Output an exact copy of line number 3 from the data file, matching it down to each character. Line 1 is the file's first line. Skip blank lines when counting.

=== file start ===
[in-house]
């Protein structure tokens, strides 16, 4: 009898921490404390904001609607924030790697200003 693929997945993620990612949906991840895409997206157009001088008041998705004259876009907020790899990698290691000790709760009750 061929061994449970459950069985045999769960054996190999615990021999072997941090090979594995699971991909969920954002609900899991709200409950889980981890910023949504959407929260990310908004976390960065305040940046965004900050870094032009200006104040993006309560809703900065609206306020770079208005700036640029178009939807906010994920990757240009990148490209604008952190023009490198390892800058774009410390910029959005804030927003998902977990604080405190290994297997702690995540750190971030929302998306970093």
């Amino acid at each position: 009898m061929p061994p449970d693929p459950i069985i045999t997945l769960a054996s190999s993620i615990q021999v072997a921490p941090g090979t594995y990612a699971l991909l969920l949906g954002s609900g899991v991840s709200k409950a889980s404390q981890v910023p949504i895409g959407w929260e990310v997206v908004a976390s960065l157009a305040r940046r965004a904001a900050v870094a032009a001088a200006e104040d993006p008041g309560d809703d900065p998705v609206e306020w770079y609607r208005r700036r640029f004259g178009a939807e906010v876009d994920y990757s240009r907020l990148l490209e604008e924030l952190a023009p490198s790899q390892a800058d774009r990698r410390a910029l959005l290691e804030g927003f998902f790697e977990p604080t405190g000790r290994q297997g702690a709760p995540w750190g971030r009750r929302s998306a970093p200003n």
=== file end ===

């Amino acid at each position: 009898m061929p061994p449970d693929p459950i069985i045999t997945l769960a054996s190999s993620i615990q021999v072997a921490p941090g090979t594995y990612a699971l991909l969920l949906g954002s609900g899991v991840s709200k409950a889980s404390q981890v910023p949504i895409g959407w929260e990310v997206v908004a976390s960065l157009a305040r940046r965004a904001a900050v870094a032009a001088a200006e104040d993006p008041g309560d809703d900065p998705v609206e306020w770079y609607r208005r700036r640029f004259g178009a939807e906010v876009d994920y990757s240009r907020l990148l490209e604008e924030l952190a023009p490198s790899q390892a800058d774009r990698r410390a910029l959005l290691e804030g927003f998902f790697e977990p604080t405190g000790r290994q297997g702690a709760p995540w750190g971030r009750r929302s998306a970093p200003n």